At maximum in 2013, the Moon will be a waning crescent near the Aquarius-Pisces border. Eta Aquarids are very swift meteors, often with long paths because of their low radiant, and fine persistent trains. The stream was laid down by Comet 1P/Halley, along with their autumn twin the Orionids. Halley was last at perihelion in 1986 (period around 76 years).
: An unpredictable source, the June Boötids produced an unexpected outburst in 1998, when ZHRs of 50-100+ were observed for over 12 hours, with rates seen on just one date. Before this, only three returns of the shower were known, from 1916, 1921 and 1927. Another ZHR ~50 outburst happened on 2004 June 23, but a similar event predicted for 2010 June 23/24 proved disappointingly very weak (ZHRs < 10; see ENBs 291
). The shower is associated with Comet 7P/Pons-Winnecke, last at perihelion on 2008 September 26. The Full Moon of June 23 will be low in the sky and so will add little to the problem of Britain's short, twilight midsummer nights for watchers - and even casual observers here easily spotted the 1998 return. No activity is expected this year, though recent IMO video results have indicated very weak rates may happen annually from the shower, on or around June 24, so worth keeping watch then just in case, and also around the 1998 peak's repeat time, on June 27. The June 24 video June Boötids were radiating from an area about 10° south of the expected one, however. June Bootids are typically very slow meteors.
δ Aquarids: This shower (referred to as the southern Delta Aquarids in many listings) is not seen at its best from the UK, thanks to its southerly radiant. Great care must be taken to separate d Aquarids from ANT and CAP meteors in July-August. Minor adjustments to their "last active" and maximum dates were made for 2011, though the better rates may persist at similar levels from July 28-30 anyway.
This year, the Moon will be between Full and Last Quarter on the night of maximum and so will hinder observations. Delta Aquarid meteors are typically of medium speed.
α Capricornids: These are typically slow meteors, occasionally beautifully bright, but their activity is never very high. With the Moon having been at Last Quarter on July 29, moonlight will hinder observations in the later part of the night. The shower radiant actually overlaps that of the ANT and this has caused problems for visual observers recently, who have struggled to identify the CAP as a distinct source.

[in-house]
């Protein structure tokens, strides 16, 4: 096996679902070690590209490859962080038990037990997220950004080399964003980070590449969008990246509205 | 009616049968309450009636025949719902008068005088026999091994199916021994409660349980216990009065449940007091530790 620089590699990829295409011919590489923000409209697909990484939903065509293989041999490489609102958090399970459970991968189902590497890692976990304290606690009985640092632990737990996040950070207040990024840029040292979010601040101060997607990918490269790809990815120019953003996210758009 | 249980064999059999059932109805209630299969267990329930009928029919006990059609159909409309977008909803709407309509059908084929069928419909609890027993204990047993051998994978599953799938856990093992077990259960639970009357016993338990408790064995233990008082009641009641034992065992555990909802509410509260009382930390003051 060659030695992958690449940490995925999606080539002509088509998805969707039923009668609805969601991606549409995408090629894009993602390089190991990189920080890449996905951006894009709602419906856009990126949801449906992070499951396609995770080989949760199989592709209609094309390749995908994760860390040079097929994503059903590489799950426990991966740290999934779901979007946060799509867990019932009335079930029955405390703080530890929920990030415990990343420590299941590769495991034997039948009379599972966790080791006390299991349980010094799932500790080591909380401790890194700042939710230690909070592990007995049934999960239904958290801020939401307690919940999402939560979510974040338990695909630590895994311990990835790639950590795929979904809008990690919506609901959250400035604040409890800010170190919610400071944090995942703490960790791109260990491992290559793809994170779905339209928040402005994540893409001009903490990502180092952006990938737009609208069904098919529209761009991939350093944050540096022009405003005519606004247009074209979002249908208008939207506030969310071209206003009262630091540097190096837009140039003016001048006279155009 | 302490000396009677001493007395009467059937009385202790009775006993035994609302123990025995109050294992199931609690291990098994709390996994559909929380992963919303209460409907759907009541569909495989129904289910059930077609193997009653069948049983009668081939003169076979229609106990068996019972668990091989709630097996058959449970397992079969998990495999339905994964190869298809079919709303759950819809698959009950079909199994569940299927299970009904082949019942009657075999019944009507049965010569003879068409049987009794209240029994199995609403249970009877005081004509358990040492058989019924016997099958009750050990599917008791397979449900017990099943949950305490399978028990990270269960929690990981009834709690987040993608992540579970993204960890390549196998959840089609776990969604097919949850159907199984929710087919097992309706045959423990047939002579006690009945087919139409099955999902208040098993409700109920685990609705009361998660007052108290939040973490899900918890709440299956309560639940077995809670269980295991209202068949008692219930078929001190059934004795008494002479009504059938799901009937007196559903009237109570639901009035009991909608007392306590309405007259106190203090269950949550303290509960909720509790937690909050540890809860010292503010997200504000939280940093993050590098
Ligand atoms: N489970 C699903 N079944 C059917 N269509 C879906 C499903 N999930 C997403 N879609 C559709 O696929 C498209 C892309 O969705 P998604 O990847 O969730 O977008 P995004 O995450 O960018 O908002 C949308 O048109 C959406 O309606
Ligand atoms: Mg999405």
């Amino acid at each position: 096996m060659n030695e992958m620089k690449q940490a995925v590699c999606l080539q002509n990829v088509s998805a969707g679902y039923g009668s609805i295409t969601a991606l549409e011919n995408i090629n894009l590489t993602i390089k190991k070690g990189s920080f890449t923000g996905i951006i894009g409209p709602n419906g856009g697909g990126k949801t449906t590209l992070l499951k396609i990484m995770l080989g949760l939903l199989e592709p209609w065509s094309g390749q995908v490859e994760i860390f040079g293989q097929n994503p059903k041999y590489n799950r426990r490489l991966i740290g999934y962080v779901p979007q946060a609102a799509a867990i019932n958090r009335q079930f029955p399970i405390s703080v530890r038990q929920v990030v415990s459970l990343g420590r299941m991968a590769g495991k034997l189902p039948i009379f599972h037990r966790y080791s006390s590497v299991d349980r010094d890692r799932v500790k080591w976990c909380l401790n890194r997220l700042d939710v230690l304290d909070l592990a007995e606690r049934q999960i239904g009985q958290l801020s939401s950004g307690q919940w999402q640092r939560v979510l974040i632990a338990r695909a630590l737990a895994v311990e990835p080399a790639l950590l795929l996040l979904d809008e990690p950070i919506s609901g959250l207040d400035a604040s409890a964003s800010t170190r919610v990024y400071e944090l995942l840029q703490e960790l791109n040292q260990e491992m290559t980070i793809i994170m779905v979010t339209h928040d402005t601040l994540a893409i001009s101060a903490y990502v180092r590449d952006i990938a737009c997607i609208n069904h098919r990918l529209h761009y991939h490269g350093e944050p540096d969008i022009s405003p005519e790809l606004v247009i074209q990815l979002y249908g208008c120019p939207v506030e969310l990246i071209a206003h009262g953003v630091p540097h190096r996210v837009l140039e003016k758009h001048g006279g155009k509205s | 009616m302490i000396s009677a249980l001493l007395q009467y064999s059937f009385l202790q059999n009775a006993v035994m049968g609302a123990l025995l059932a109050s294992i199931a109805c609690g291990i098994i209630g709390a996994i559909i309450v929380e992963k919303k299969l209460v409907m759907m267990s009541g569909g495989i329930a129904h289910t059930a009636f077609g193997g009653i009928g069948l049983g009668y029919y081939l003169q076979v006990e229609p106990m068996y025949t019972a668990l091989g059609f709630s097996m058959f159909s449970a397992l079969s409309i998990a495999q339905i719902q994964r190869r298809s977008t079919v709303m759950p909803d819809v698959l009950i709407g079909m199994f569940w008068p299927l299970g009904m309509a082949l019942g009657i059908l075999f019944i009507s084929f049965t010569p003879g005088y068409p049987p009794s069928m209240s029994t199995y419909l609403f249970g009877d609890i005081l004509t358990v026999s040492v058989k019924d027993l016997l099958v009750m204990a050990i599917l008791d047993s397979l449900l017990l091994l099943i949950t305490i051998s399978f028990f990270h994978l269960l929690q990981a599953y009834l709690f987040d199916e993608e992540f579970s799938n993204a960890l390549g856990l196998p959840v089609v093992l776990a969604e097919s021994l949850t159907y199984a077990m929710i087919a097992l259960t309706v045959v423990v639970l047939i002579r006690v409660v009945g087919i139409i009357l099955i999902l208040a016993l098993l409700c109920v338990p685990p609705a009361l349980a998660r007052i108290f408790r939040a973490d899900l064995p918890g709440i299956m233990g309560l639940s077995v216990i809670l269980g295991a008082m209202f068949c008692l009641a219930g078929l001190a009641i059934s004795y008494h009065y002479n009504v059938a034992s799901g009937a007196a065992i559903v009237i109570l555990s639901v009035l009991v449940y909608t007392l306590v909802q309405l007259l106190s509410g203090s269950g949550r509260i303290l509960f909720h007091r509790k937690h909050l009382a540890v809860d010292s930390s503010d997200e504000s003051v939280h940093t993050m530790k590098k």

: From 1988-1999, the Perseids produced a double maximum, but from 2000-2003 only one main peak was seen. The primary peak was associated with Comet 109P/Swift-Tuttle's most recent perihelion in 1992 (period ~130 years). Highest activity between 2004-2010 has been variable, with average ZHRs from ~80 to 180 in different years (180 in 2009 only, perhaps topping-out around 230 briefly; see ENBs 273
), and sometimes with several maxima. The shower is rich in bright meteors, with around a third of Perseids leaving persistent trains.
No predictions of an enhanced peak are in-force for 2013, with the normal maximum due on Monday August 12 at around 18hUT, For UK based observers, the best observed rates will probably be seen late in the night of Aug 12-13, with high rates also during Aug 11-12 and good rates also likely during Aug 13-14. Moonlight conditions will be unfavourable in late July for the early Perseids but, with New Moon occurring on Aug 6, much of the early August rise towards the peak will occur in dark skies. Indeed, although the Moon will be approaching First Quarter on the night of maximum, UK observers will have little problem with moonlight as the Moon will be located near the Virgo/Libra border and setting at around the end of evening twilight.
Having passed by the Double Cluster earlier in the month, the Perseid radiant (see below) lies close to the Per/Cam border at maximum.
κ Cygnids: Rates are generally low and meteors are slow, but occasional bright fireballs (possibly in periodic bursts every 6 to 7 years) have been seen from this source. Recent IMO video results have indicated the maximum may be nearer Aug 14 (rather than Aug 20) and also found problems in defining the radiant position. The Moon, at First Quarter on Aug 14 and Full on Aug 21, will hinder observations to some extent this year.
September Minor Showers: Although no major meteor showers are active during September, background meteor rates are good. Recent IMO visual and video analyses have resulted in a complete revision of details for the swift-meteor, generally minor, near-Auriga showers, active at times between late August till October. Even so, there may be others apart from the three currently recognised. The parameters for all have been amended in our Showers List table. With New Moon occurring on Sep 5, moonlight circumstances are favourable in 2013 for these showers
: This shower is probably associated with Comet Kiess, last seen in 1911, whose period is around 2500 years, unusually long to produce what appears to be an annual shower. A bright-meteor, if badly moonlit, outburst occurred from them on 2007 September 1, when ZHRs reached ~130 (see ENBs 228